Just after a new release of SQL Server, I often get e-mails and calls from folks with this question: “Can I upgrade from Customer Technical Preview (CTP) x or Beta #x or Release Candidate (RC) to the “Released to Manufacturing” (RTM) version?”
Unfortunately, no. Right up until the last minute, things are changing in the code – and you want that to happen. Our internal testing runs right up until the second we lock down for release, and we watch the CTP/RC/Beta reports to make sure there are no show-stoppers, and fix what we find. And it’s not just “big” changes you need to worry about – a simple change in one line of code can have a massive effect.
Even if you've done this before and things seemed to go well, you may be in a difficult situation because of it.I’ve dealt with someone who faced this exact situation in SQL Server 2008. They upgraded (which is clearly prohibited in the documentation) from a CTP to the RTM version over a year ago. Everything was working fine.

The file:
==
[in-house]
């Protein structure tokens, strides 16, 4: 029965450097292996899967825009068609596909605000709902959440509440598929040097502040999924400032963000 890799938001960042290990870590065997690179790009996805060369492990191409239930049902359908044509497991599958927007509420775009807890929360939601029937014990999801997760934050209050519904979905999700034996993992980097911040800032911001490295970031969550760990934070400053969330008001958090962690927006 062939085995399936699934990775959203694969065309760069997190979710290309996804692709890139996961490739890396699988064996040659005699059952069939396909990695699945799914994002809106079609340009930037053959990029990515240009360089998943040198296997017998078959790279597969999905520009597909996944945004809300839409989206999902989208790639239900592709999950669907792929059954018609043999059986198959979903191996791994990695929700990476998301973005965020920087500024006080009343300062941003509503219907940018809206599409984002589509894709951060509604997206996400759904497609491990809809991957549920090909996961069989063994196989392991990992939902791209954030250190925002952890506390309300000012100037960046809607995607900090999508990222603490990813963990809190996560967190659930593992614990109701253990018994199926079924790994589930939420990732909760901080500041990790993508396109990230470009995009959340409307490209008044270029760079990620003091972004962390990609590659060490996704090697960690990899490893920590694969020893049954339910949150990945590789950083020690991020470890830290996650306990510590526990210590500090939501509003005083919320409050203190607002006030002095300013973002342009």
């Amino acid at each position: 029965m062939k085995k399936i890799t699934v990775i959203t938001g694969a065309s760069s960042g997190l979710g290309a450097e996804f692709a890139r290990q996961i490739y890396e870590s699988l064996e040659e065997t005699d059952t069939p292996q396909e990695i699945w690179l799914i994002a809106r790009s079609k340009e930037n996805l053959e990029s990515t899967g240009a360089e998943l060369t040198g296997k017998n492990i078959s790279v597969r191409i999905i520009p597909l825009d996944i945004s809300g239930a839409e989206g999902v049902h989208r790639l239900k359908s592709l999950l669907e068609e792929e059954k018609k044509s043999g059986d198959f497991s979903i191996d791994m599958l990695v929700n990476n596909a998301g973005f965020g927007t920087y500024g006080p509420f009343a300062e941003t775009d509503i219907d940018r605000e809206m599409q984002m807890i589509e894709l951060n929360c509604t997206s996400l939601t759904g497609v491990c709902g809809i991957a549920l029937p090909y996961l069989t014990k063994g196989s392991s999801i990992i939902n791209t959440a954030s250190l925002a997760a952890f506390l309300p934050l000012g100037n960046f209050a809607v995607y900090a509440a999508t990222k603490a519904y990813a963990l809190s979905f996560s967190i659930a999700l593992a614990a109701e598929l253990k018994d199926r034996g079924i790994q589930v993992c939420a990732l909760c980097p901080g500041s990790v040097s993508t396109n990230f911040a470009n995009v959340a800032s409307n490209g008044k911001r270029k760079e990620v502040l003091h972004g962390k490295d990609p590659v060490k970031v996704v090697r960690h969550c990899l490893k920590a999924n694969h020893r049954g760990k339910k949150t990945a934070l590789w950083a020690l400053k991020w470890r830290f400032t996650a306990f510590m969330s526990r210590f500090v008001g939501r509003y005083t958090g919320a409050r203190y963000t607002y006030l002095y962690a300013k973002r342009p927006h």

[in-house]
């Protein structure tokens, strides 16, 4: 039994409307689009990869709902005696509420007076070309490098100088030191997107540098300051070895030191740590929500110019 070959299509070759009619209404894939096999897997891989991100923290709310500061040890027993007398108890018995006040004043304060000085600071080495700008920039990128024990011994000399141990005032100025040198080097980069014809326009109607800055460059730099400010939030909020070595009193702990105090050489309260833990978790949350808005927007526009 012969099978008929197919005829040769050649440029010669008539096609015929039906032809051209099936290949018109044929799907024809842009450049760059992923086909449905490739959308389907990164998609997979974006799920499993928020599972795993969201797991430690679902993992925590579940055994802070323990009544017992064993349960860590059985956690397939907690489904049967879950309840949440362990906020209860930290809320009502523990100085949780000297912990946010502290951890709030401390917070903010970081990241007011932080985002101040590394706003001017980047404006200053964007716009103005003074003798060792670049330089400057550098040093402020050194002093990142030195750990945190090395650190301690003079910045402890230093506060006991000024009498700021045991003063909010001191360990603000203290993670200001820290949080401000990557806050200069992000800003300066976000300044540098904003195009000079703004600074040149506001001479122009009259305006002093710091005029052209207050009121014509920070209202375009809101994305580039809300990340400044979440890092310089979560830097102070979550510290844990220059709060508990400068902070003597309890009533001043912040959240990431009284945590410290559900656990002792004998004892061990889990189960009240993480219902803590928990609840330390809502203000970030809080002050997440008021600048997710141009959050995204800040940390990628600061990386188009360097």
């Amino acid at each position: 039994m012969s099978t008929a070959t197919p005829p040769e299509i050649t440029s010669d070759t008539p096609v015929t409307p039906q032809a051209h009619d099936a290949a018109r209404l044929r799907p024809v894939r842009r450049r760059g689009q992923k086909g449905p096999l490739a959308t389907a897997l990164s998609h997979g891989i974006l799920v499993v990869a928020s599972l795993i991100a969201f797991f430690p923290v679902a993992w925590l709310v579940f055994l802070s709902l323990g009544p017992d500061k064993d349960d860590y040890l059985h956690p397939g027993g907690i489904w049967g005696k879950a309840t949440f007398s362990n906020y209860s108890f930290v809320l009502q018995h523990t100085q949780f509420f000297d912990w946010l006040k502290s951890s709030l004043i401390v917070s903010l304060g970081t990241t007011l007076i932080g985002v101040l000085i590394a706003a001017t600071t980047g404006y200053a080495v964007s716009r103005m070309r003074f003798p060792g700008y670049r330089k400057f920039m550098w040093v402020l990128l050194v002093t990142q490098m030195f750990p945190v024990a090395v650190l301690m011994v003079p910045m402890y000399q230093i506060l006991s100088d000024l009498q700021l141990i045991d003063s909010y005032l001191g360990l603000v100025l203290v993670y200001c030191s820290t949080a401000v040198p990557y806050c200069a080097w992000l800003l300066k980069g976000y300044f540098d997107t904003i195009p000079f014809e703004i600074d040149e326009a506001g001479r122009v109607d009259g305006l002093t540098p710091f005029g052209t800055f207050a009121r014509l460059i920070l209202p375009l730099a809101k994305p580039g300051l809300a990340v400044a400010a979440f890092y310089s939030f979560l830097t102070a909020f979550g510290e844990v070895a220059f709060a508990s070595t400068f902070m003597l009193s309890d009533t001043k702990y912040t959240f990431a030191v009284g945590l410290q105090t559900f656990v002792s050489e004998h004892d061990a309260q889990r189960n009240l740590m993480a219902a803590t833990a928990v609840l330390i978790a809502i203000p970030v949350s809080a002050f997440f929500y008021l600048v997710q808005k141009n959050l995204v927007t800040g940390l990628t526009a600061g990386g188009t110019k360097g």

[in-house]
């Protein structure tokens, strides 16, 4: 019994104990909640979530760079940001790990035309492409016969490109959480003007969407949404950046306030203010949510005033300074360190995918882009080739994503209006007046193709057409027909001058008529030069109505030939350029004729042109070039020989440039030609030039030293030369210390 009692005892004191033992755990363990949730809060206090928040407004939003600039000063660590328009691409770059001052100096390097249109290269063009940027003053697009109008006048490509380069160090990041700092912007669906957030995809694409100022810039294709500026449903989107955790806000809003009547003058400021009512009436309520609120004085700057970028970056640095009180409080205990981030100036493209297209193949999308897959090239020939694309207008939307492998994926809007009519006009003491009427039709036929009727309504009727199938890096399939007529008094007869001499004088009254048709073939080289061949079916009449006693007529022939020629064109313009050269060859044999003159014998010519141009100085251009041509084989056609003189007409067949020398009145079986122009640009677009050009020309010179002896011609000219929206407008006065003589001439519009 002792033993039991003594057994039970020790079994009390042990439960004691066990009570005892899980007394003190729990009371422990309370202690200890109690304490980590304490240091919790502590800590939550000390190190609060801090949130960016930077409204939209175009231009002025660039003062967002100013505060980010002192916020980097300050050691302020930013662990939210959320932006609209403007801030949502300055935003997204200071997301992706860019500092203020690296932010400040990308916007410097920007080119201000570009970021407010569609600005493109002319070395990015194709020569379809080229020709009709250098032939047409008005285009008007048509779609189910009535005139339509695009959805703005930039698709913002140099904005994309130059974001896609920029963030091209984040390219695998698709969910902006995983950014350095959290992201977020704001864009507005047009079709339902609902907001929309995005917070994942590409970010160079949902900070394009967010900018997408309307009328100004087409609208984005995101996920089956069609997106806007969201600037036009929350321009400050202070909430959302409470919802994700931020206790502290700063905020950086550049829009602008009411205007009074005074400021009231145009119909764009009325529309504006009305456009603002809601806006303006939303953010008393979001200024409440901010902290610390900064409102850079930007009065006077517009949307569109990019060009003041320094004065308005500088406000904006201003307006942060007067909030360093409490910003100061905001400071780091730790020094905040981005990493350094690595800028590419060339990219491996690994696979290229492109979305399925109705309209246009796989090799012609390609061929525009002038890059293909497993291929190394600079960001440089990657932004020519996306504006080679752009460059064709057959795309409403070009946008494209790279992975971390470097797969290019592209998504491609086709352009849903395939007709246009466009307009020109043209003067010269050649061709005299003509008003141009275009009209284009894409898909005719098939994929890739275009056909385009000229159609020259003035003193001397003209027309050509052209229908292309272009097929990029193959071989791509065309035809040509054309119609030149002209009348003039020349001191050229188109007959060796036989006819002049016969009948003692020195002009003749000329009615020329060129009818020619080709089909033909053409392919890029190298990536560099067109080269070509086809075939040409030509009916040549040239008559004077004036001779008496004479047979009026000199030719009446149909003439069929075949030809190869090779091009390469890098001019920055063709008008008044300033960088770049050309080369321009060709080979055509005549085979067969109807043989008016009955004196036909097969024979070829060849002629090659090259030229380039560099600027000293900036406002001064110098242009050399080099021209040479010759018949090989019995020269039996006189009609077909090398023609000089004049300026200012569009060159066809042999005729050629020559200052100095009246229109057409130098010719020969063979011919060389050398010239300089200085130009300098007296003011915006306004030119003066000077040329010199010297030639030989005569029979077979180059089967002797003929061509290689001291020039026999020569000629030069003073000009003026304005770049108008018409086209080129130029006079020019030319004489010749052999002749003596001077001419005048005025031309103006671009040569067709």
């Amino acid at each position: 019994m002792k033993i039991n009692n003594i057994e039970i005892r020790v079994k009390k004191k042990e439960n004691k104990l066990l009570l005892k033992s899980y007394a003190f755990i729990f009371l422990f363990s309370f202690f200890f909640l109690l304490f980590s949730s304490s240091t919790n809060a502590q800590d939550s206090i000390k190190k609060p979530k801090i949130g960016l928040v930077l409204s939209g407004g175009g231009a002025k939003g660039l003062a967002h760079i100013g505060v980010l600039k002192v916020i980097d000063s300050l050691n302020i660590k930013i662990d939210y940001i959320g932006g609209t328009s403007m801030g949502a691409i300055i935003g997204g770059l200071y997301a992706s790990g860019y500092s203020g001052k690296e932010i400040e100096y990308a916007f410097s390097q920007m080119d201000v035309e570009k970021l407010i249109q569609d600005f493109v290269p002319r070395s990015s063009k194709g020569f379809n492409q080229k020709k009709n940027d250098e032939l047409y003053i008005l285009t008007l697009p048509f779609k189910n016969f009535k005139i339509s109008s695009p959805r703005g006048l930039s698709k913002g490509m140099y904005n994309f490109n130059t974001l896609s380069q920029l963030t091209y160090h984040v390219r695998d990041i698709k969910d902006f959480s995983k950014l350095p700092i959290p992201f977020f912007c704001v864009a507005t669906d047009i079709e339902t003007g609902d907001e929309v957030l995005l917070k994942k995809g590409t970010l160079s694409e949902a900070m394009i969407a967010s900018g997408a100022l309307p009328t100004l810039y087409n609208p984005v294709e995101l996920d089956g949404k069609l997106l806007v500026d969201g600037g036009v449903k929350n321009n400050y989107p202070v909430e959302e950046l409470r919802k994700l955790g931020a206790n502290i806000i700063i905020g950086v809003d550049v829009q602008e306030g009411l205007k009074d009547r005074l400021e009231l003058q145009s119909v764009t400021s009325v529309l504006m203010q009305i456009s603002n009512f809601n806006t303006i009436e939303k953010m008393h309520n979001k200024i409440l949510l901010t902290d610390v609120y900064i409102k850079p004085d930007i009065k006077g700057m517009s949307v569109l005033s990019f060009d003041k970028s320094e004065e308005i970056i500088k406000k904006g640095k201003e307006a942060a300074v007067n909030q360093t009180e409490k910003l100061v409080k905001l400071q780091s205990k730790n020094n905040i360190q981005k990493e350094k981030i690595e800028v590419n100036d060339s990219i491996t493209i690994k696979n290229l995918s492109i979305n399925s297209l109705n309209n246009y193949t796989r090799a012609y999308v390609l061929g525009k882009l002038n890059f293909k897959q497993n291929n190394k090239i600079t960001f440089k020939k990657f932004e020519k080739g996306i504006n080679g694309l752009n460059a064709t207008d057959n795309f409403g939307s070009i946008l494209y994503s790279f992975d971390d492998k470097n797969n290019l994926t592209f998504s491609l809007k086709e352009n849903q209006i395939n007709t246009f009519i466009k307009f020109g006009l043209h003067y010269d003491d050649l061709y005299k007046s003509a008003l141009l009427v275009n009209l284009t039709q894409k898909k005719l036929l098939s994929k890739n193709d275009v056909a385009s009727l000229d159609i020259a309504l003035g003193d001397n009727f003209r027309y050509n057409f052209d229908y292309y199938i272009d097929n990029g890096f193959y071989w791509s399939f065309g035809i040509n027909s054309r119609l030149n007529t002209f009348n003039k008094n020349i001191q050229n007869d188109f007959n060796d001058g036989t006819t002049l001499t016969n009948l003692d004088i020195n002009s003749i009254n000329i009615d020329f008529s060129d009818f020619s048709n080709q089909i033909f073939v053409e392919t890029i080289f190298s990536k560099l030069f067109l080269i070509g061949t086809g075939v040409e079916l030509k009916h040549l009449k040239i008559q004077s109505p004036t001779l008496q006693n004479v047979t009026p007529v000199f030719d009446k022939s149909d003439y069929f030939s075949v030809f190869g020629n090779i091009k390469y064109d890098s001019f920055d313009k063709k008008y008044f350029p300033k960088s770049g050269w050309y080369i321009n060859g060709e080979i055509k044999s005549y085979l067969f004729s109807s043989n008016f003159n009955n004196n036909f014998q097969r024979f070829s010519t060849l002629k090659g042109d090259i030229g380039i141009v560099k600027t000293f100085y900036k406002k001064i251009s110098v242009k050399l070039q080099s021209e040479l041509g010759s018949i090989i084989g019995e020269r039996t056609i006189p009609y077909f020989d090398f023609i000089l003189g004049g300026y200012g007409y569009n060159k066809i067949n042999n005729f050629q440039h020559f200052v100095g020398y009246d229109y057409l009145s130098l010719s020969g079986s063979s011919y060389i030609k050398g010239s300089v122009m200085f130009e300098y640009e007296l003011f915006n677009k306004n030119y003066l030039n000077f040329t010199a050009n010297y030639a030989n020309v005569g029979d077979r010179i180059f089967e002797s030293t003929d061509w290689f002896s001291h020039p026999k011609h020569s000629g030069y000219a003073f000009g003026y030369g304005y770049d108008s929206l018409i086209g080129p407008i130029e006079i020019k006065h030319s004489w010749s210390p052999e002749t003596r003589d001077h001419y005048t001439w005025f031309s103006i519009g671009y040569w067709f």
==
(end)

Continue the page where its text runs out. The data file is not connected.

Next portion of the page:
But then…one day they had an issue. Couldn’t fix it themselves, we took a look, days went by, and we finally had to call in the big guns for support. Turns out, the upgrade was the problem. So we had to come up with some elaborate schemes to get the system migrated over while they were in production. This was painful for everyone involved. So in general it's just a really not a good idea.
There is one caveat to this story – if you are a “TAP” customer (you’ll know if you are), we help you move from the CTP products to RTM, but that’s a special case that we track carefully and send along special instructions and tools to help you along. That level of effort isn’t possible on a large scale, so it’s not just a magic tool that we run to upgrade from CTP to RTM. So again, unless you’re a TAP customer, it’s a no-no.